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26 June, 2002



In the last two days I have been working on two projects at once. The first has been to test different factors in our experimental procedures to ensure that the procedures themselves are not giving some anomalous results. The second task has been to go through a crash course in the field of bioinformatics.

My first task has been an enjoyable one for me. I enjoy employing problem solving skills to a given scenario. In Dr. Duman's lab we have been presented with a problem that at the moment has no answer. Why are the Cucujus larvae showing a bi-modal distribution for their freezing points? As I discussed in earlier entries, some of our larvae freeze at temperatures above -100C, while the remainder of the population freezes at temperatures below -300C. The population with the higher freezing points is of great interest since our temperature data from Alaska shows that these larvae routinely see temperatures well below -100C in the winter. Those temperatures suggest that those Cucujus would have frozen during the winter, yet we have yet to freeze a Cucujus in the lab and have it recover from the freezing process. Our experimental results would suggest that Cucujus are not freeze-tolerant, but if that is the case how are the individuals in the higher population surviving the winter? Dr. Duman believes that the Cucujus are in the process of changing from a freeze-tolerant to a freeze-avoiding survival strategy. If true, this could be the result of the climate change that has been occurring in Alaska over the past 30 or so years.

While the strategy switching is a fascinating possibility, we must first rule out the possibility that the procedures are in some way altering our results. My task over the past few days has been to run a series of procedures to eliminate possible sources of error in our data. So far I have tested for differences in location in the freezing baths, for different placements of the Cucujus inside the freezing tube, for different placements of the thermocouple on the body of the larvae, for different methods of holding the Cucujus in the freezing tubes, and for several other factors. So far all of the tests have been negative. Our experimental procedures do not appear to differentially affect the results. The one procedure I would like to run would test the thought tat we are somehow damaging the larvae as we are preparing them. Unfortunately, I will need a sample of the bi-modal population for this test and that will not be available until at least our fall trip.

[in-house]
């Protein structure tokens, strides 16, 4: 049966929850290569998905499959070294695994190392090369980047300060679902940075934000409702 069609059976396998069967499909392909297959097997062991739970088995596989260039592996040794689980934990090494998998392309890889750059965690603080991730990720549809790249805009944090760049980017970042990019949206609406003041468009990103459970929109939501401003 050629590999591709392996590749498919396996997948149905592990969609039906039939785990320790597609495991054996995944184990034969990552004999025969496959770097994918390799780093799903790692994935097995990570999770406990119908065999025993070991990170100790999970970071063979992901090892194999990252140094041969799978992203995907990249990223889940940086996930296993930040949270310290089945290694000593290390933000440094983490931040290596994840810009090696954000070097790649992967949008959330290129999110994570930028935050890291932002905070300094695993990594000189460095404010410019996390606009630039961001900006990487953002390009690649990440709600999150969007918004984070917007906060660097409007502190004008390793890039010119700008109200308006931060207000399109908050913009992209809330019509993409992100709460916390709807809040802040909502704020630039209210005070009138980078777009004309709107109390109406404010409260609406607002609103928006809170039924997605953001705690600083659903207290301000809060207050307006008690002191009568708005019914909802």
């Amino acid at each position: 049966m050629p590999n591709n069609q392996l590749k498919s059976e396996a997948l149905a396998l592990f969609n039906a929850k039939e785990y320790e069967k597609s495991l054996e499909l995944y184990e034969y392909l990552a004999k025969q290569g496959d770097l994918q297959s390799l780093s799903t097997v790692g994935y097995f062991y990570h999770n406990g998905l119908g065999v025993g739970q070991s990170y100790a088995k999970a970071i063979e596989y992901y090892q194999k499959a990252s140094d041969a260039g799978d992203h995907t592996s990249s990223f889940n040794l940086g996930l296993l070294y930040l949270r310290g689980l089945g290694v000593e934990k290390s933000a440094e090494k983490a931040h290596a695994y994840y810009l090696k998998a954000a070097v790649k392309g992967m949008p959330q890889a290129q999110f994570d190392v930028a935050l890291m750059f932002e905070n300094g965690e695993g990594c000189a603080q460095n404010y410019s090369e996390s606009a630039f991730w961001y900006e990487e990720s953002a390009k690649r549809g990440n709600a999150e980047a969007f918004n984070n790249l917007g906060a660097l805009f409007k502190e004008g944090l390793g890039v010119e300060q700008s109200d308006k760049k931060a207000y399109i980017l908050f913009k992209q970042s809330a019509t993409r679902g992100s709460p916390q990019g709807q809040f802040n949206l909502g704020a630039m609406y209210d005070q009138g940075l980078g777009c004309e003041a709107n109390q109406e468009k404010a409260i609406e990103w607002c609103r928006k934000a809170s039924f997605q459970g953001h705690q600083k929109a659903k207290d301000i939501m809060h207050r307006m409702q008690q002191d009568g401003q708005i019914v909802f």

While my tests here are not leading to any groundbreaking results, I am hoping they at least give the folks here in the lab some sense of security that the procedures themselves are sound.

My second task over the past few days has been to learn as much as I can about the field of bioinformatics. Bioinformatics is the creation, maintenance and manipulation of enormous databases of biological information. Bioinformatics is a new discipline which blends the fields of biology, computer science and information technology. The field is in large part, the application and use of computers to understand the molecules that make up living organisms. In the future it will include the manipulation of those same molecules through computer technology. The largest undertaking of this new field is the Human Genome Project, in which the entire DNA structure of humans will be cataloged and available in a massive database. While the human genome has the largest database, there are a number of other species with genomic databases as well. Over the past few days I have been becoming more familiar with the use of those databases.

Applying our lab work to the genomic databases has really given me a mixed reaction to entire field of bioinformatics. I am fascinated by the sheer volume of information available at the fingertips of any researcher. The massive nature of these databases will most certainly increase the efficiency of biological research. At the same time however, I am wary of how this field will affect research as a whole. I am a great fan of Aldo Leopold who was often very critical of biologists who study single organisms or parts of single organisms without having an idea of the "big picture". How does that organism relate to its surroundings and how do the parts work together to make a whole? With this new filed of bioinformatics, I can foresee the existence of a large number of scientists working with genetic information without ever really knowing what the organism being studied looks like. I wonder what this dissociation from the actual living organisms will do to biological research.

Still, to know that such a body of information is available and growing daily, is an amazing concept.

Tomorrow, as I post my final entries for this stage of my TEA experience, I'll also post some pictures of the Notre Dame campus.

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